For 40 years, the mystique of New Hampshire’s classic Black Dike has endured. Yvon Chouinard called it a “black, filthy, horrendous icicle,” and New Englanders were shocked when John Bouchard soloed the first ascent in 1971. Originally graded WI5-, the three-pitch route’s difficulties have eased somewhat thanks to fatter ice conditions in recent years and modern equipment. But the reputation and attraction of this classic Eastern line are so powerful that it sees eager aspirants heading up while orange leaves still color the trees and warm rock beckons in the sun nearby. These winter-crazed individuals fiercely hope the frozen glaze holding the loose rock in place will be sufficient for an ascent.Make no mistake: many an epic has ensued on the Dike. Franconia Notch unleashes fierce winter conditions, and when the ice is thin, the line becomes a serious proposition of brittle ice and sketchy gear, testing the mettle of many—but always offering a proud achievement.From the parking lot, the Black Dike is easily seen on the south end of Cannon Cliff. Sign in at a climber’s box and walk south along a bridle/bike path. After about a quarter-mile of easy hiking, below the Whitney-Gilman Ridge—the prominent arête just left of the Dike—a small cairn marks the path up through the trees to the talus field. Once in the open, cairns atop the large blocks lead the way, trending somewhat left to the base of the cliff.
The rope-stretching first pitch (WI2) starts on lower-angle ice and climbs up to the right side of the flow to an anchor consisting of a collection of knifeblades. (Back it up if possible.) Start pitch two by stepping out left to the main flow in the corner, if it’s thick enough (WI4+), or by climbing up and traversing tentatively left on rock (M3) to reach the flow. Use small wires and TCUs to protect the rock traverse. A variation called Hassig’s Direct leads above the belay into a more diffi cult right-facing corner (WI5). After reaching the main left-hand flow, climb beside the massive overhanging wall on WI3 terrain to gain a fixed anchor on the left. The final pitch heads up low-angle ice to a short vertical section, which is the upper crux (WI4+). Above that is a popular mixed finish that leads up and somewhat right with good rock gear and fun dry tooling (M3). Alternately, climb WI3 ice, trending back leftward. Both choices end in the trees.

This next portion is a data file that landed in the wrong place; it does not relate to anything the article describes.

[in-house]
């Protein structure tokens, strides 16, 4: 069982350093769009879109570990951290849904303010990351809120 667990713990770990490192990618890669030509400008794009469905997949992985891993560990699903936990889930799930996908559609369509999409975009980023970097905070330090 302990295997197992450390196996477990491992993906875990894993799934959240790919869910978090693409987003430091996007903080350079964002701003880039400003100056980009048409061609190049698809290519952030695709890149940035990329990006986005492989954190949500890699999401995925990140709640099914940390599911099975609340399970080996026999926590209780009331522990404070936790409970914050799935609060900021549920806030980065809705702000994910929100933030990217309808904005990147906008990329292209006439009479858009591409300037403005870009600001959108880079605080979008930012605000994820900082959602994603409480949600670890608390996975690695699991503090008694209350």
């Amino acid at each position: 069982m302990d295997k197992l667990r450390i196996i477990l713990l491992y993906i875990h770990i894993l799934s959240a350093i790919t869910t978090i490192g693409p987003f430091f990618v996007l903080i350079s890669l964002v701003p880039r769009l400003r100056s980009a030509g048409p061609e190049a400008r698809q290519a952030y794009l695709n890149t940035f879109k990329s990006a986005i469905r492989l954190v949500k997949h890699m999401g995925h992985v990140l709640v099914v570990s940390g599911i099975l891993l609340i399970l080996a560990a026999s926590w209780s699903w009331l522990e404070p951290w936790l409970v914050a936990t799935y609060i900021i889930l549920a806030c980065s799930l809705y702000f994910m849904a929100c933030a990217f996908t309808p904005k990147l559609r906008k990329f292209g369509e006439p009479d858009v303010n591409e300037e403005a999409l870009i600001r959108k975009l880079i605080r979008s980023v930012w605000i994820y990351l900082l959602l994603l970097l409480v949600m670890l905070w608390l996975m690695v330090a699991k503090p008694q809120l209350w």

Season: Late October to mid-April, with December through February offering the best conditions.
Getting There: Follow I-93 north from Lincoln, New Hampshire, passing Cannon Cliff on the left. The parking must be accessed from the southbound lane, so get off at exit 34B, drive under the highway, and head back south on I-93 to the parking lot for Profile Lake on the right.
Guidebook: An Ice Climber’s Guide to New England, Third Edition, by S. Peter Lewis and Rick Wilcox, 2002.
Guide Services: Mooney Mountain Guides, (603) 744-5853; Intl. Mountain Climbing School, (603) 356-7064
Equipment Shops: I.M.E. (International Mountain Equipment), (603) 356-7013; Eastern Mtn. Sports, (603) 356-7064; both in North Conway, about one hour east.
Rack: Ice screws and a small selection of cams and nuts, with a couple of knifeblade pitons. Add a stubby ice screw or two for thinner conditions. In the leanest conditions, bring cams up to 3.5 inches. A face mask and goggles will be welcome in cold, nasty weather.
Descent: Three double-rope rappels from fi xed anchors will get you down the route. If conditions are poor or another party is ascending, hike off south via a climber’s trail that brings you back to the bridle path.
Lodging: Woodstock Inn Station & Brewery, 135 Main St., North Woodstock, (603) 745-3951.